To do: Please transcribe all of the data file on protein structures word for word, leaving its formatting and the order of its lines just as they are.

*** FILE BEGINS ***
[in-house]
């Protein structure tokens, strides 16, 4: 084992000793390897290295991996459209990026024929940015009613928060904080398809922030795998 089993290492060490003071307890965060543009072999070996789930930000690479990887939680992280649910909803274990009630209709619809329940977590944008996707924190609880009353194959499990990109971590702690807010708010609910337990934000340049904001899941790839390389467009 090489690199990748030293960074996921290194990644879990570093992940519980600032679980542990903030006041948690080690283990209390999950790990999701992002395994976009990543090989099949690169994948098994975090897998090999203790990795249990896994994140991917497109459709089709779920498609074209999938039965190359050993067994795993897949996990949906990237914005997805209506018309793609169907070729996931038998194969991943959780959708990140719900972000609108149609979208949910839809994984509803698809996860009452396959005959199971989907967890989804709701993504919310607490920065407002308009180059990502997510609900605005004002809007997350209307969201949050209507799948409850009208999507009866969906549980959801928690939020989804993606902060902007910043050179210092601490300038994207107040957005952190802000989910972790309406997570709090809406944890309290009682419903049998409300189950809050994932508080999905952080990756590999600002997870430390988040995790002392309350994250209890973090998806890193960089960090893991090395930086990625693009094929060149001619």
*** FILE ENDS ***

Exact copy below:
[in-house]
């Protein structure tokens, strides 16, 4: 084992000793390897290295991996459209990026024929940015009613928060904080398809922030795998 089993290492060490003071307890965060543009072999070996789930930000690479990887939680992280649910909803274990009630209709619809329940977590944008996707924190609880009353194959499990990109971590702690807010708010609910337990934000340049904001899941790839390389467009 090489690199990748030293960074996921290194990644879990570093992940519980600032679980542990903030006041948690080690283990209390999950790990999701992002395994976009990543090989099949690169994948098994975090897998090999203790990795249990896994994140991917497109459709089709779920498609074209999938039965190359050993067994795993897949996990949906990237914005997805209506018309793609169907070729996931038998194969991943959780959708990140719900972000609108149609979208949910839809994984509803698809996860009452396959005959199971989907967890989804709701993504919310607490920065407002308009180059990502997510609900605005004002809007997350209307969201949050209507799948409850009208999507009866969906549980959801928690939020989804993606902060902007910043050179210092601490300038994207107040957005952190802000989910972790309406997570709090809406944890309290009682419903049998409300189950809050994932508080999905952080990756590999600002997870430390988040995790002392309350994250209890973090998806890193960089960090893991090395930086990625693009094929060149001619």